While recently on the hunt for the invitation to Truman Capote’s now legendary Black and White Ball, held in the Grand Ballroom of the Plaza Hotel in November 1966, I spent some time digging through the Museum’s “Balls and Excursions” and “Social Events” collections.
One of the more puzzling objects I came across was the card depicted to the right, advertising “Nitrous Oxide Gas Entertainment.” Based on the curious poses depicted by the figures on the card, as well as common knowledge about the effects of nitrous oxide, commonly known as “laughing gas,” I immediately wanted to learn more about this unusual source of “entertainment.”
The card itself initially didn’t provide many clues, so I turned to the ever helpful online archive of The New York Times to learn if this strange event had been documented. One of the first articles I came across, dated February 8, 1862, is the announcement of “An Interesting Exhibition,” in which a Dr. Colton would be providing “an exhibition of the ‘Laughing Gas’ at the Cooper Institute [that] evening. Twelve gentleman have volunteered to inhale the gas. To add to the attractions, the full National Band of the Seventh Regiment have been engaged to perform.”
Twelve gentleman? The National Band of the Seventh Regiment? The Cooper Institute (pictured left), now known as the Cooper Union for the Advancement of Science and Art, is one of the most selective colleges in the country! An event which I assumed was marketed as a sideshow appeared to be considered a legitimate scientific lecture. I looked back to the card, and noticed that “Colton” was handwritten on the verso, leading me to feel pretty confident that this card was distributed to promote one of the same Dr. Colton’s events.
Further research into the Times archives revealed that Gardner Quincy Colton (1814-1898), in conjunction with dentist Horace Wells, arrived upon the idea of using nitrous oxide as an anesthetic during tooth extraction following one of his exhibitions. A young man gashed his leg while running around under the influence of the gas, but he noticed no pain until the effects wore off. The very next day, dentist John Riggs extracted a tooth from Horace Wells while Dr. Colton administered “laughing gas,” a term coined by him. Colton went on to establish the Colton Dental Association in New York in the 1860′s, and according to his obituary, at the time of his death, he or his assistants had extracted nearly one million teeth aided by the use of nitrous oxide. In fact, if you examine the image above closely, you’ll see there is a sign reading “Colton’s” above two of the windows, and the awnings read “Colton’s Dental Association.”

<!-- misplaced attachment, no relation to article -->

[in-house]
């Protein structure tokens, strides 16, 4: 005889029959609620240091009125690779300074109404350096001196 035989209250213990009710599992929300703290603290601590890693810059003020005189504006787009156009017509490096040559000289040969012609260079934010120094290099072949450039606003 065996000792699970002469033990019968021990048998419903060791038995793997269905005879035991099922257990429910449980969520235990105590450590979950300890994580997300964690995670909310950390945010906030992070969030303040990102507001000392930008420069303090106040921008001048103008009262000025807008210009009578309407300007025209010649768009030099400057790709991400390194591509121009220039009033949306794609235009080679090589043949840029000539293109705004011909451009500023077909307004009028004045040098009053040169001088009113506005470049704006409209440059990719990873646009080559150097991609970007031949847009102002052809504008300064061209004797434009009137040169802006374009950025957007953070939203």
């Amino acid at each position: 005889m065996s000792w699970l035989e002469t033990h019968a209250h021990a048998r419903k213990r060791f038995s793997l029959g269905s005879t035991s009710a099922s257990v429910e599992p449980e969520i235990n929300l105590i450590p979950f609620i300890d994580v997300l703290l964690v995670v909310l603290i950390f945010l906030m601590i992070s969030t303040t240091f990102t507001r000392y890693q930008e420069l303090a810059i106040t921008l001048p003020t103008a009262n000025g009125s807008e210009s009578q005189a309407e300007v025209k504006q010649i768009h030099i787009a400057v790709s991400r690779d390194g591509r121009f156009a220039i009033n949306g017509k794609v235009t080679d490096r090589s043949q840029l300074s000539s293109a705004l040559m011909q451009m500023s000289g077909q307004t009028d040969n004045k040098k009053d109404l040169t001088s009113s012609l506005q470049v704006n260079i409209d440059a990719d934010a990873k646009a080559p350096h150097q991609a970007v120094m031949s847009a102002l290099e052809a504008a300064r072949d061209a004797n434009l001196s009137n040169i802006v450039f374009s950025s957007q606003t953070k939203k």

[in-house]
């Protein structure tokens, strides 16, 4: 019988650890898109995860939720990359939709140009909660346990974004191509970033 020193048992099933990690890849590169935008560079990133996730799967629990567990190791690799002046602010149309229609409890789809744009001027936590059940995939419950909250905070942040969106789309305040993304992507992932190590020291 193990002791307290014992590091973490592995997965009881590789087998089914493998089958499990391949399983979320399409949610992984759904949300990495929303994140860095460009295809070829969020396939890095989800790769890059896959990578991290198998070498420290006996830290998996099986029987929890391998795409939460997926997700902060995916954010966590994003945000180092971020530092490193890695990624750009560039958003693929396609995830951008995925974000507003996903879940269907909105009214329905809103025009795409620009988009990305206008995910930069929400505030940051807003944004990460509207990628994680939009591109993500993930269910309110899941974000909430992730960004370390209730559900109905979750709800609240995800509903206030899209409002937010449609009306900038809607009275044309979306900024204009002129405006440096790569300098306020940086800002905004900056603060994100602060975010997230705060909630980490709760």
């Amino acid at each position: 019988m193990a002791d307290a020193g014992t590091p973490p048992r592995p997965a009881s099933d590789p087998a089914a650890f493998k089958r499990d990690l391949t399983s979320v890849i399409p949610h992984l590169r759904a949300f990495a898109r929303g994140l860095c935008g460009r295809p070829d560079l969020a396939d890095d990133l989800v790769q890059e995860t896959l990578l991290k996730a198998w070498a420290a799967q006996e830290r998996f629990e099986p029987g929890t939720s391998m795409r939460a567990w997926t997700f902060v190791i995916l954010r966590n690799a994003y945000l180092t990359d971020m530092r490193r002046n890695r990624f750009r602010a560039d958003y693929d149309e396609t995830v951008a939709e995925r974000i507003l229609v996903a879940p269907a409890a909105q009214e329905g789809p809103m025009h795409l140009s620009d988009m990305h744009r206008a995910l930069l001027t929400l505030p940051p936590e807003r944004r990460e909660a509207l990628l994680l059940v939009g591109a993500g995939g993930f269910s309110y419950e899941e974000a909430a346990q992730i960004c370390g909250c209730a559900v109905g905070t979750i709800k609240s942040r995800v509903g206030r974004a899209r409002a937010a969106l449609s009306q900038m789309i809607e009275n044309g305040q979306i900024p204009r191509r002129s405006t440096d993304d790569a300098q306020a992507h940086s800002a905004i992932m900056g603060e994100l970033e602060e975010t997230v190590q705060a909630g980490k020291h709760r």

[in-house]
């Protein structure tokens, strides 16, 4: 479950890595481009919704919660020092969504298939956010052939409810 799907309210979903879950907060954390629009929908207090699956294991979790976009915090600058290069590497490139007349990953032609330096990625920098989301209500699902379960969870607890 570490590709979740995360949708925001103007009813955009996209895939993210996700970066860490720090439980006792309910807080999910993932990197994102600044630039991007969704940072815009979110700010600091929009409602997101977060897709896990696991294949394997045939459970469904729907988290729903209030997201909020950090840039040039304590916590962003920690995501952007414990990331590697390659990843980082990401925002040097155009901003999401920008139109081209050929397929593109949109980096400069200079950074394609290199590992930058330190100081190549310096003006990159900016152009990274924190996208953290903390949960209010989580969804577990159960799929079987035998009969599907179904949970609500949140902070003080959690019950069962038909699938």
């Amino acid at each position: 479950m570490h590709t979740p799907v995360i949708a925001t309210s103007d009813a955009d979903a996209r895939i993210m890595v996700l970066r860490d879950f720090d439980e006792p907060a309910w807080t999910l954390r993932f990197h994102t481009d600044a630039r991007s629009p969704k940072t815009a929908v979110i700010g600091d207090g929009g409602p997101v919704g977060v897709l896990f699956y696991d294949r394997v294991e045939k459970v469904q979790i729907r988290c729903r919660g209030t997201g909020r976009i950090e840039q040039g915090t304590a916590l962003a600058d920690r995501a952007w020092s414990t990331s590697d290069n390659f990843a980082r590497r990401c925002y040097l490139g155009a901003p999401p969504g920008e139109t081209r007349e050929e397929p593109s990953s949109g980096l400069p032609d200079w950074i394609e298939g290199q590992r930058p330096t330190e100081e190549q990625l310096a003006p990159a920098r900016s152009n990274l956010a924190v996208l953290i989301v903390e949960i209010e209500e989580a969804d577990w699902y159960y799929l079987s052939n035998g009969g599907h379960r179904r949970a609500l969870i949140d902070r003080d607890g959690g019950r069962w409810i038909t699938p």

Despite the clearly legitimate scientific gains achieved by Dr. Colton’s exhibitions, the card still puzzled me to some extent. When examining the figures depicted on the card, the male inhaling from the rubber bag of gas on the left, and the female in the back right seem much smaller than the other figures. Was Dr. Colton performing this exhibition on children? Well, it seems that perhaps the showman in him couldn’t quite sit back and let the scientist move forward with his dental career. The announcement for Dr. Colton’s exhibition the night of April 8, 1863, advertises that Commodore Nutt, who was a frequent star in the shows of P.T. Barnum (the two are pictured together to the upper right), and later went on to join the performing troupe of General Tom Thumb and Minnie Warren, would be partaking of the laughing gas that evening. So, perhaps the shorter than average man depicted on the card is intended to be Commodore Nutt, or perhaps it really was a child. I don’t suppose we’ll ever know the answer to that question, but I do know I’ll have something else to take my mind off the pain the next time a dentist suggests the use of laughing gas before a complicated procedure.